Tuesday, January 16, 2007

Yet Another List....

It took several weeks but Jay Matthews, Washington Post columnist, and Walt Gardner, retired teacher and professional letter-to-the-editor guy, finally came up with some opinions regarding education blogs. If you need a refresher regarding this you can read my November post here.

Apparently Matthews and Gardner have been furiously reading many blogs over the last few weeks and they have finally come up with a list. You can read the column titled Innocents in Blogland here.

I was happy to see that all five of the choices I sent to them made it on the list. I’m linking to them here because I want to make sure everyone sees the list. There might someone here you are unaware of. There were two or three I will make sure I check out. I think it’s wonderful that these sites have gotten recognition they deserve.

The Chalkboard
Critical Mass
D-Ed Reckoning
edspresso
Education Policy Blog
Eduwonk.com
From the Trenches of Public Education
Intercepts
Joanne Jacobs
MathNotations
A Passion for Teaching and Opinions
Susan Ohanian. Org
Teaching in the 408
This Week in Education
TLN Teacher Voices

Overall I was pleased with the list; however, I wish it had more frontline teachers on it. I don’t know the criteria Matthews and Gardner used to come up with their list, but perhaps since Mr. Matthews is planning to make this an annual event it is something that could be adjusted. Education isn’t simply about policy, research, and news. Now don’t get riled up and misunderstand me. These sites are needed. They are needed very much.

However, there are many fantastic frontline teacher sites out there…some are on the list, but so many more never even get a mention hardly anywhere else other than the education carnival and/or mentions and links from other sites. They are addressing problems in education I rarely see mentioned anywhere else. The problems they mention are the ones we aren’t supposed to talk about it. The problems involving hungry, neglected children, children infested with lice, children who have a bad cold and have coughs so bad they bark like dogs for three months straight. Other problems these teachers “whine” about are discipline problems, truency problems, leadership that talks out of both sides of their mouths, and violence in our school communities. Many times when frontline teachers “whine” about these types of problems they are told “It’s your method of doing things. Change it.” We can’t fix everything by changing methods.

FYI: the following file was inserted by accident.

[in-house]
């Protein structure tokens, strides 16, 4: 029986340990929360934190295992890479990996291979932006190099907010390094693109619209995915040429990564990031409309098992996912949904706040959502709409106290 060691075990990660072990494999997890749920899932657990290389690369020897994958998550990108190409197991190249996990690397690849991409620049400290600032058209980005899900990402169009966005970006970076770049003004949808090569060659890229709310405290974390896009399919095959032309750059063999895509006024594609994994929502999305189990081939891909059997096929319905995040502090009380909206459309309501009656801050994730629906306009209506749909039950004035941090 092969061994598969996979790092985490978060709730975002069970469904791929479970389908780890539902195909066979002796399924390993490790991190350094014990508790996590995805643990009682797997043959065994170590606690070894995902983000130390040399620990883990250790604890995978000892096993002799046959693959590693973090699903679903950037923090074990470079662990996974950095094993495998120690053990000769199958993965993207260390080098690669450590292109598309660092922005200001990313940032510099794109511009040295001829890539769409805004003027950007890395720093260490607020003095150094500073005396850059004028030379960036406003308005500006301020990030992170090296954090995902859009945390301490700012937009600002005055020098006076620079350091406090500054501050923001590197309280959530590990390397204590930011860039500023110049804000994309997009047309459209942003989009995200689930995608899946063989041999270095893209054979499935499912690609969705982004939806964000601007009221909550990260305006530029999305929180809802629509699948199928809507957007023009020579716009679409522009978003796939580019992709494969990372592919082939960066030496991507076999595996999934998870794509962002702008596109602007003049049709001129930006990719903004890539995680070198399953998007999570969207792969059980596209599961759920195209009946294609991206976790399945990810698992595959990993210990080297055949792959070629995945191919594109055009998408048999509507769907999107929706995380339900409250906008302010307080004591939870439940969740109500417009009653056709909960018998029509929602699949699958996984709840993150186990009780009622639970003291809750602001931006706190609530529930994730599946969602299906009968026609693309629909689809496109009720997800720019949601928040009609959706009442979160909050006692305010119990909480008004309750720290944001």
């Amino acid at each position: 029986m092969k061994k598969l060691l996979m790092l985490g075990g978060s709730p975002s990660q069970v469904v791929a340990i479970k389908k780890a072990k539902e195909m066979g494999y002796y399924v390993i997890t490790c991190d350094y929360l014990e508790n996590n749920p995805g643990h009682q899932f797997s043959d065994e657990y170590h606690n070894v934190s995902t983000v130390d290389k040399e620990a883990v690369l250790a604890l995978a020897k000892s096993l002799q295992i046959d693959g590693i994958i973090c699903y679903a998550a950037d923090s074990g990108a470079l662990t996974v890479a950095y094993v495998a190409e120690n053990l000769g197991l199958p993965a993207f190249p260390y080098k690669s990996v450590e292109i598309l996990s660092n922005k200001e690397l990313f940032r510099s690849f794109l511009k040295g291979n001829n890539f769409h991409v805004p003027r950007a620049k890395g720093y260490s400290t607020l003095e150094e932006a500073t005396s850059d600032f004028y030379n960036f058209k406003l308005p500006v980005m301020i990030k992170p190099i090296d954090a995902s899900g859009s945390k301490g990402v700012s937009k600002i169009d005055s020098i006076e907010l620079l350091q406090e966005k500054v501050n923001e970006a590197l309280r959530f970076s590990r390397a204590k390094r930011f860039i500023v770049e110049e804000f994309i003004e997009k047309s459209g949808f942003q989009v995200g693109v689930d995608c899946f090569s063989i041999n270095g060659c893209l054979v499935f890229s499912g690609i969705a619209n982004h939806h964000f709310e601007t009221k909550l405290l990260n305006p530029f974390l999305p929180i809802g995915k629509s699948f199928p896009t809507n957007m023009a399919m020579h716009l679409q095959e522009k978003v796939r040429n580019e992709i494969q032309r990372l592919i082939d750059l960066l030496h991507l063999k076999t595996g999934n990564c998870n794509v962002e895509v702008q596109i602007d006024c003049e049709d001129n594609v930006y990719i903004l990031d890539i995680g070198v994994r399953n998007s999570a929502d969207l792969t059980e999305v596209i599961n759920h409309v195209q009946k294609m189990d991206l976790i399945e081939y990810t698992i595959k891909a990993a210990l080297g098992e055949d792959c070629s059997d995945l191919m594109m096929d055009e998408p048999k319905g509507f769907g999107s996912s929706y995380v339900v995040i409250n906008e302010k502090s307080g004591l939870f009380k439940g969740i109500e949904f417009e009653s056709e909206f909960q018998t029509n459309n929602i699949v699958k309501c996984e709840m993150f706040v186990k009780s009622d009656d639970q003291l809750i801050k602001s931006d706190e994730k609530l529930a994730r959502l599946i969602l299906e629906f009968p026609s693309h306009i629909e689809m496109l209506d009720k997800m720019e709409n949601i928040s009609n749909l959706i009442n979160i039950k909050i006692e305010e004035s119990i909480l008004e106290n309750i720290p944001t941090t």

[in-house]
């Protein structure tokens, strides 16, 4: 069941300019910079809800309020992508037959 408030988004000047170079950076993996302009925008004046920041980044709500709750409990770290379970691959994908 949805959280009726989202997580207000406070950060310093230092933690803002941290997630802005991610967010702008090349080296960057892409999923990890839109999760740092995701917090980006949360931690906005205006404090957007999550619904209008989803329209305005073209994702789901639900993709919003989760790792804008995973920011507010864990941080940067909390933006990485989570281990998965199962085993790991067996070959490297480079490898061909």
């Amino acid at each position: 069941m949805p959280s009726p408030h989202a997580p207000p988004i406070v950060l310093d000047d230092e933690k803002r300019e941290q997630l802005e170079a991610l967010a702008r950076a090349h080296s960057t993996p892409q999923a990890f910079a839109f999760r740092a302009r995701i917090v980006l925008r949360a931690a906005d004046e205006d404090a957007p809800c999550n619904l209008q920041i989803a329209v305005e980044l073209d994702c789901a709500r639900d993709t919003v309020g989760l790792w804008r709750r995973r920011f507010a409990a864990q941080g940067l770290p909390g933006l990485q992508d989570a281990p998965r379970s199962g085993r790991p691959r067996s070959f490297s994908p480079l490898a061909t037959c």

Frontline teacher sites…even those that tell us about the “backside” of education are extremely important to our community to get the word out. It’s about the children and what happens on the frontline. In order to make the proper policies and conduct relevant research concerning education we need to pay close attention to those teachers in the classroom even when they vent, rant, and rave. Wade through the emotion and these teachers are identifying real problems in our profession and in the education process. These frontline teachers are just as aware regarding education needs, and they have relevant ideas about improving education.

Gardner said "choosing the 10 best blogs out of the 74 I received was far tougher than I anticipated. I selected those that I thought were successful in achieving their stated mission. Because blogs are still in their infancy, it's impossible to know how they will evolve. If they move in the direction of persuasion, rather than pronouncement, they have the potential to advance taxpayer understanding of issues in public education. My hope is that they take advantage of the opportunity to stimulate rational debate through the use of evidence, and shun ad hominem arguments."